Ronald Arkin doesn't like war-but the Georgia Tech professor and Department of Defense researcher thinks it could be more humane with the help of armed robots programmed to make ethical decisions. Sound farfetched?
The U.S. military already uses robots to fire on enemy targets: Two examples are the missile-bearing Reaper and Predator drones. Ground-based robots at the military's disposal can disarm roadside bombs or, in the case of the Modular Advanced Armed Robotic System, launch grenades and fire on enemies with a machine gun that swivels 360 degrees.
In all these cases, the robot is remotely controlled by humans, who make the final decision whether to fire. But Arkin's team is developing a software architecture that would "embed ethical constraints into the decision-making process," allowing the robot to make such a decision within the bounds of international laws of war, such as the Geneva Conventions. Arkin told me robots could use image recognition technology to distinguish between combatants and noncombatants, and choose "the right weapon" for a particular situation.
Choosing the right weapon might mean using a sniper rifle instead of a grenade to avoid damaging a building or injuring more people than necessary. A soldier under heavy fire might opt for the grenade-but a robot has no motive for self-preservation. Arkin points to a 2006 Army Surgeon General survey of U.S. troops in Iraq that found 10 percent of soldiers and Marines admitted to mistreating noncombatants or their property, a behavior more likely among troops dealing with anger or who had seen large amounts of combat.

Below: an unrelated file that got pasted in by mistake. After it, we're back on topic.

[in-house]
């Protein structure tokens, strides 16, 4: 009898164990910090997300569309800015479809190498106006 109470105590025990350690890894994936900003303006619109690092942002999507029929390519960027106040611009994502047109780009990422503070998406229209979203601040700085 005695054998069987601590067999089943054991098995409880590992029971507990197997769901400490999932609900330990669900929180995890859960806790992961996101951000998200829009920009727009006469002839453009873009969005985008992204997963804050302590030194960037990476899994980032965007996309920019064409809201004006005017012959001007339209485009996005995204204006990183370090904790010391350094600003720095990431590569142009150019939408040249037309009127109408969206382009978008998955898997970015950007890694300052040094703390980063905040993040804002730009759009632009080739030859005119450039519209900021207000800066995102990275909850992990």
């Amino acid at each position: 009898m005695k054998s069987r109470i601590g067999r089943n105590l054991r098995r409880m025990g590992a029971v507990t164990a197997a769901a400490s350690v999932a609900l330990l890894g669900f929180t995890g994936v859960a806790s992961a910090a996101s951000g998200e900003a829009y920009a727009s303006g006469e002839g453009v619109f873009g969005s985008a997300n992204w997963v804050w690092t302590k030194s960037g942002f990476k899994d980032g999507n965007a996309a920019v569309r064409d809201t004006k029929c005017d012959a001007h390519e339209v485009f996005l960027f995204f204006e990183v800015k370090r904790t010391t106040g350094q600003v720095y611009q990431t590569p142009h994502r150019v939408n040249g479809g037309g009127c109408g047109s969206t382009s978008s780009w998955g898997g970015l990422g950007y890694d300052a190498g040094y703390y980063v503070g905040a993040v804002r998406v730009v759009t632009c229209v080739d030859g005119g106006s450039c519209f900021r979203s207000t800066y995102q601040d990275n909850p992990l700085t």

Robots could behave better in certain situations, Arkin believes, because they aren't influenced by the emotions that can cloud soldiers' judgment. "We are not saying that we are intending to embed the full moral faculties of the human brain into a robotic system," he said, but for a mission with a narrow objective, an ethically constrained robot could protect both soldiers and civilians in a war zone.
No such "ethical" robots have been built yet. Critics of Arkin's approach say only humans can make complex moral decisions, and some concerned activists have called for restricting the development of all military robots. Arkin thinks the advent of lethal, autonomous weapons is inevitable, and as a 25-year veteran of the robotics field, he feels some personal responsibility to ensure people "proactively manage this technology, rather than reactively. ... If you're involved in creating something, you want to make sure that it doesn't end up poorly."
The FBI shut down one of the world's most popular file-sharing websites, Megaupload, with 150 million registered users, on Jan. 19, while federal prosecutors charged the site's operators with criminal copyright infringement totaling half a billion dollars in damages. Police in New Zealand arrested Megaupload founder Kim Dotcom (aka Kim Schmitz) only after breaking into a safe room in Dotcom's mansion, where the 37-year-old was known to carry on a playboy lifestyle. While legal experts don't agree whether the government's case against Megaupload will prevail based solely on the site's business model, some said that emails from Megaupload employees show they encouraged the sharing of copyrighted songs and videos.